Take a fresh piece of cloth and thoroughly wipe the piston and the seal with solvent to dry it. If the seal material allows it, wipe it with a cloth wetted with solvent. Then wipe the piston. I prefer acetone; it dries very quickly and leaves no spots.

Now for some inside work. Take a long wooden stick and wrap some cloth on its end. You can use your cleaning rod, but a stick is less prone to bending. Apply a few drops of solvent and use it to clean the inside of the cylinder. The compression chamber must be dry metal — oil and grease have no place inside (for now).

And some finishing touches if you have a rifle with a fixed barrel that cannot be removed. If you’ve got a cleaning rod long enough, use it to clean the barrel by accessing it through the cylinder. Some manufacturers put grease into the barrel, some sort of technical petroleum jelly most times. The barrel also deserves a solvent wash, as the diesel effect can happen inside the barrel, as well.

Alright, the gun is clean. Now we’re ready to lube.

Dos and don’ts of lubricating
Use petroleum-based oils and greases for this lubrication. Do not use silicone-based lubricants for metal parts. Silicone-based lubes are for plastic parts that have low levels of load. Steel lubricated with silicone allows a hard steel part to eat into a softer steel part.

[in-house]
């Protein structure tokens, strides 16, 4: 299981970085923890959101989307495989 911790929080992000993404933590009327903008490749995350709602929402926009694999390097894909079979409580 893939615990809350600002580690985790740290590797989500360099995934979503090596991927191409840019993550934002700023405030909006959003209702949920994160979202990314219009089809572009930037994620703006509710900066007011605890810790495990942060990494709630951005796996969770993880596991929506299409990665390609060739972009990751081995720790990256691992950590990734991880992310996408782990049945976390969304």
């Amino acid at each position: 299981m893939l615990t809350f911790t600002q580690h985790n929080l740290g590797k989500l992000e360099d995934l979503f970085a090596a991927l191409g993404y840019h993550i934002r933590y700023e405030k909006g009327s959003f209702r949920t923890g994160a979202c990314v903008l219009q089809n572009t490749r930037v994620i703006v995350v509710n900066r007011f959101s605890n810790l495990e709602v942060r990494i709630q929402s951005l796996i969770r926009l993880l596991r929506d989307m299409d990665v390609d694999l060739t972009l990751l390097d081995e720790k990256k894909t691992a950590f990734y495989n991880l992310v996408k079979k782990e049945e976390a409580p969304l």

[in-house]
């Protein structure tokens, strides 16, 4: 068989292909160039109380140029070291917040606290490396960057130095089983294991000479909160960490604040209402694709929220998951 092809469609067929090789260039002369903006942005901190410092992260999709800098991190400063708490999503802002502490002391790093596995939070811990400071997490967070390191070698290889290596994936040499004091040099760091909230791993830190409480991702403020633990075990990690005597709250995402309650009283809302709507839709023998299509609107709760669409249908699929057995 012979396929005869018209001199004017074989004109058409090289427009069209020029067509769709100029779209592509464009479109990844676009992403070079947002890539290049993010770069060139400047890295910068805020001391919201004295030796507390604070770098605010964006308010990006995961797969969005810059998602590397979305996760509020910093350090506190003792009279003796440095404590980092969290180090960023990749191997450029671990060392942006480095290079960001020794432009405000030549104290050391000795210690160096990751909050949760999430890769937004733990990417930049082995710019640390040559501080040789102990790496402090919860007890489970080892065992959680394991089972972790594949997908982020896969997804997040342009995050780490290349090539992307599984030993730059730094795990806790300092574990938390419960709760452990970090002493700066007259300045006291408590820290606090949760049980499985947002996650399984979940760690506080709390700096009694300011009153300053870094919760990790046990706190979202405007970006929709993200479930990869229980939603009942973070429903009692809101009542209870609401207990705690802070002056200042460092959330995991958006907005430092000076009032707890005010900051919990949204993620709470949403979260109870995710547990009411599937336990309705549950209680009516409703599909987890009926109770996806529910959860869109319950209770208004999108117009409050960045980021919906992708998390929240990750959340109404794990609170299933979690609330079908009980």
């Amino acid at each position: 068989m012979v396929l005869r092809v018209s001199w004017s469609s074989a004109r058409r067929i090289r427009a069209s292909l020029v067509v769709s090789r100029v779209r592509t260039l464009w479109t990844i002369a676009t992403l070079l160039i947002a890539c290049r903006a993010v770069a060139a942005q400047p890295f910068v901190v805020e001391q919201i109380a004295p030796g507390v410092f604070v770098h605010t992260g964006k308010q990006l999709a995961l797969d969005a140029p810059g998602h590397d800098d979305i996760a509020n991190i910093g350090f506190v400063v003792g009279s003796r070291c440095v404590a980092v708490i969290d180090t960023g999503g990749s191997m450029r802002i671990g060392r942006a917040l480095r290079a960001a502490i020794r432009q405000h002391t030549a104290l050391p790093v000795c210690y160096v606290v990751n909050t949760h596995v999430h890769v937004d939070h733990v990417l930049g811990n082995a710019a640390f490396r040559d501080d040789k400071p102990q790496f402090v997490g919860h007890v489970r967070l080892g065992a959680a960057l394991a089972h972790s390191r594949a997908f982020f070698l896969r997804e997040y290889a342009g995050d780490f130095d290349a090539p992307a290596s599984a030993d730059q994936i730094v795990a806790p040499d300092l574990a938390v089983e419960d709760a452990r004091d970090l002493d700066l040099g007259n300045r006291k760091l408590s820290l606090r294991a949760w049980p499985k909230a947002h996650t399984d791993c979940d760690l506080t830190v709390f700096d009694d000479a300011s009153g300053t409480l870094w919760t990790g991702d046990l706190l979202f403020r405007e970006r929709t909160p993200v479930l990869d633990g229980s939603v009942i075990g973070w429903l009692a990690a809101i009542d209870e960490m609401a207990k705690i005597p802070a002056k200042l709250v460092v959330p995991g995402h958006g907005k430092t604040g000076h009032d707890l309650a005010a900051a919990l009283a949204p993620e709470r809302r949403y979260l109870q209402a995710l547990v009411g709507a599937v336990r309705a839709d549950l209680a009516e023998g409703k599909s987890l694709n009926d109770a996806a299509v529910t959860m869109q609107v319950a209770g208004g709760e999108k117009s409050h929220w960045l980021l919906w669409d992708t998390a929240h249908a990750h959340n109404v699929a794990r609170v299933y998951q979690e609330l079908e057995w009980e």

There are also reports that silicone-based lubes can decompose inside the compression chamber and give you a fine SiO2 (silicon dioxide) on the inside walls. SiO2 is basically sand. I don’t know if these reports are credible, but I prefer to stay on the safe side.

Do not listen to the hype about “Teflon coating” or “liquid Teflon” or “contains Teflon.” From a chemist’s and physicist’s point of view, they’re nearly worthless. Stick to tested lubricants, and you’ll be okay.

Do not use organic (vegetable- or animal fat-based) lubes. They tend to decompose and produce weak acids.

Placing the lubricant
Things you’ll need:

Cloth (cotton is the best, nylon is the worst).

Toothpicks to apply the lubricant. I use small flat screwdrivers; they work like little shovels .

A cleaning rod and set of brushes and patches.

Three different types of lubricant are all you need to keep your springer going.

First, some oil for the seal and piston. By “some,” I mean a single drop. I would say that full synthetic motor oil (the real stuff now, not just petroleum that has synthetic oil added) is the best among those most easily available. A quart will last for tens of thousands of jobs. Take an assembled piston. Put one drop of full synthetic motor oil on your fingertip and just rub it over the seal and piston front. That will do the job for years.